Sat, Jul 02, 2005 - Page 9 News List

Mao, the false god

An estimated 70 million or more people have died since the 1940s in the "New China" the CCP is so proud of, and blame can be laid directly at Mao Zedong's feet. So why is he still venerated?

By Shaw Sin-ming

ILLUSTRATION: YUSHA

Should Mao Zedong's (毛澤東) huge portrait still hang above the front gate of Tiananmen Square? Should China's ruling party still call itself communist?

These are not idle questions. Unless and until China's leaders answer both questions with a simple "No" they will continue to have blood on their hands and a tainted legitimacy. Many Chinese do not accept communist rule precisely because the Chinese Communist Party (CCP) denies its past, and remains unapologetic about its cruelty.

This is one reason why China has a Taiwan "problem." The Chinese Communists insist that being Chinese means accepting the political reality of a sole communist sovereign. Indeed, many Taiwanese think that, if being Chinese means accepting all that goes under the name of Mao and the CCP, they will gladly deny their "Chineseness" than assume some of that shame.

Similarly, while a recent poll found that 70 percent of Hong Kong's people are proud of being ethnic Chinese, a similar percentage are ashamed of the conduct of the mainland government. Their message to the government in Beijing is this: you cannot take away our ethnicity but you have soiled our dignity through your barbarism. For Hong Kong, the defining symbol of the communist government is the killing of students with abandon on June 4, 1989.

Enshrined in the CCP's Constitution are the following words: Mao Zedong, the party's chief representative, created Mao Zedong Thought, which has been proven correct by practice and based on what the Communist Party developed as the basic system of socialism economically, politically and culturally after the founding of the People's Republic.

But how "correct" was Mao?

In her devastating new book Mao: The Unknown Story, by Jung Chang (張戎), author of the international bestseller Wild Swans, exposes startling new details that prove beyond doubt that Mao was a tyrannical, cruel hypocrite whose disregard for human lives and suffering surpassed that of even Josef Stalin and Adolf Hitler. Her catalogue of Mao's "correct practice" is numbing in its immorality and bloodthirstiness.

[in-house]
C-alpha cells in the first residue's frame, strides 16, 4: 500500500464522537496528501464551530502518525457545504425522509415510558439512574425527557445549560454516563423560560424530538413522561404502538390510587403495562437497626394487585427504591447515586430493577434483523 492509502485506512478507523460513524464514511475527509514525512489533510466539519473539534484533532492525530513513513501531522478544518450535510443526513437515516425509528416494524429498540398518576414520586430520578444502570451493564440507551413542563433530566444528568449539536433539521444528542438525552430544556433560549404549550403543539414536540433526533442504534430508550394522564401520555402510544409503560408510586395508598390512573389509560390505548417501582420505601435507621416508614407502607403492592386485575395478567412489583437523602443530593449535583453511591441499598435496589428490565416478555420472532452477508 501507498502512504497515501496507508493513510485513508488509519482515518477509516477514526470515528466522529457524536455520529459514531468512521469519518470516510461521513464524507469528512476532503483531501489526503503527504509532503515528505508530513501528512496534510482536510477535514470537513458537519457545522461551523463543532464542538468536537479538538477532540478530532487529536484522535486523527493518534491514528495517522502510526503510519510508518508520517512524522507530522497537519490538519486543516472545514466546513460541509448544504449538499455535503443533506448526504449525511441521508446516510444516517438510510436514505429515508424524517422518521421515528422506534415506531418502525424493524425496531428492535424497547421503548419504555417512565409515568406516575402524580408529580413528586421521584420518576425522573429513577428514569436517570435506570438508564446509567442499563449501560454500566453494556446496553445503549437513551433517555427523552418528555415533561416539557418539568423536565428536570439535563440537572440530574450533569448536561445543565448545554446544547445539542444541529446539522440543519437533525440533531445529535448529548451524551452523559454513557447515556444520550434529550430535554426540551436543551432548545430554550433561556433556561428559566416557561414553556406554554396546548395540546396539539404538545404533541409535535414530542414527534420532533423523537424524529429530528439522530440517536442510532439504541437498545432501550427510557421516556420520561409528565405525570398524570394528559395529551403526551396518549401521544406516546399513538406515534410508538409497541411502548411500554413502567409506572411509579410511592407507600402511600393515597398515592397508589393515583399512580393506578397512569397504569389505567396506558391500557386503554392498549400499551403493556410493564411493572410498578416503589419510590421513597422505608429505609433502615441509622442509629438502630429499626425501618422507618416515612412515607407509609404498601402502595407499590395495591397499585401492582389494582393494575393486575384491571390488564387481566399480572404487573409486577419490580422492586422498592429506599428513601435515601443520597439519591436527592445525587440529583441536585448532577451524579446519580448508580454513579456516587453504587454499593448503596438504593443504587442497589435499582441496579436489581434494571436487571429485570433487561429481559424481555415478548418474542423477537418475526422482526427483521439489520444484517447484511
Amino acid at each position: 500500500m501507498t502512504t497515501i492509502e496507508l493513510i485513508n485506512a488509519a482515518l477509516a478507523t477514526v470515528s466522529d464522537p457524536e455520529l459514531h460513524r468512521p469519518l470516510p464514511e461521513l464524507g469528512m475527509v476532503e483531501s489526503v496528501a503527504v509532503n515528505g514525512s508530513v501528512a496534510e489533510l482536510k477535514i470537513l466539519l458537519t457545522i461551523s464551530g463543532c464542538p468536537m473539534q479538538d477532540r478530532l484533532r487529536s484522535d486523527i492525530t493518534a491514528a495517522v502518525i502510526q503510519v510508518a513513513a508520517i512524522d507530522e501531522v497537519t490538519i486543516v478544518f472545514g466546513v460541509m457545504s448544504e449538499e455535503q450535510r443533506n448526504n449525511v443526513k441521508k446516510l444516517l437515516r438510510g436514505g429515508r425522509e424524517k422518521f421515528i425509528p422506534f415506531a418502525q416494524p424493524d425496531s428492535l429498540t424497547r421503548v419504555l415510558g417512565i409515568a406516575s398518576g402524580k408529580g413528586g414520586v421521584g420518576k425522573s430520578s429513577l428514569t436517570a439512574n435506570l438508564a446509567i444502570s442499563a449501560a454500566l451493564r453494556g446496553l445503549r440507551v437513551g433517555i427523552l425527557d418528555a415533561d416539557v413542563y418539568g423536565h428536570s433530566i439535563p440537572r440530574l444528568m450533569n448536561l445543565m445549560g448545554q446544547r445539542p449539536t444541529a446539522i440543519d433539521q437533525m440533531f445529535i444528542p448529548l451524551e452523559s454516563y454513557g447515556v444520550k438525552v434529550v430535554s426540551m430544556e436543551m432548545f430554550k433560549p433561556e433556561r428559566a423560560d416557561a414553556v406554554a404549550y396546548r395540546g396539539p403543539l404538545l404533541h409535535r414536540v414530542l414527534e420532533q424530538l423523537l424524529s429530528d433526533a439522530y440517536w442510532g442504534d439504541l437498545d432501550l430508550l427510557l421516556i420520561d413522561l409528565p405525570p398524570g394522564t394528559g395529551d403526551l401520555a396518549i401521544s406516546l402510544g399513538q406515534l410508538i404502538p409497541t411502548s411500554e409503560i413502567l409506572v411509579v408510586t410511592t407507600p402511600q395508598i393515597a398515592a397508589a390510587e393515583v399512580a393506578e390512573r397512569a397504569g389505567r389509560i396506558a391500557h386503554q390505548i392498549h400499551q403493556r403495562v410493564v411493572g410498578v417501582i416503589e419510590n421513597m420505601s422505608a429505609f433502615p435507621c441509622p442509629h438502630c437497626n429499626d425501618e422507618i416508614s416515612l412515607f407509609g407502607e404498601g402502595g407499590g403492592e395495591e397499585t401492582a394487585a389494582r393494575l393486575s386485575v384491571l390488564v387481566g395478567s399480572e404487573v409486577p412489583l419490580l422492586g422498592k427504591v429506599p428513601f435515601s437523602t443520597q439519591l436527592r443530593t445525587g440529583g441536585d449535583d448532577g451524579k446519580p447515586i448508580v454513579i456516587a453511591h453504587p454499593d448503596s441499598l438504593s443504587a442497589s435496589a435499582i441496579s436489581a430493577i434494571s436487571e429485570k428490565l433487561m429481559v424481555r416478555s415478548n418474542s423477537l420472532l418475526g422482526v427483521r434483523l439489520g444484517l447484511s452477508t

To help finance his communist movement in the 1930s, Mao squeezed poor peasant families with any assets in the "Red" zone he controlled. Many counter-revolutionary families were forced out of their homes to live in buffalo sheds so that their meager assets could be requisitioned. While hiding out in the caves of Yenan, Mao became a distributor of opium. Contrary to myths that he and his insurgents lived frugally during the Yenan days, they lived well on trading profits.

After the Chinese Nationalist Party (KMT) government collapsed in 1949, Mao's "New China" emerged. Almost immediately, he launched another campaign that was intended to suppress "counter-revolutionaries," berating one province for "being too lenient, not killing enough.

Killing "enemies" was not the sole purpose. Mao wanted to instill obedience by having as many people as possible witness the terror. As he put it in 1951, "many places don't dare to kill counter-revolutionaries on a grand scale with big publicity. This situation must be changed.

In Beijing millions of inhabitants were ordered to witness some 30,000 sentencing and execution rallies during the early 1950s. Indeed, in 1950 and 1951 an estimated 3 million people perished by execution, torture, or suicide. Masses of Chinese were sent to work camps, where prisoners endured harsh physical labor to "reform" their "bourgeois" habits and thoughts. In any given year, roughly 10 million such "laborers" existed. During Mao's rule, an estimated 27 million died in the camps.

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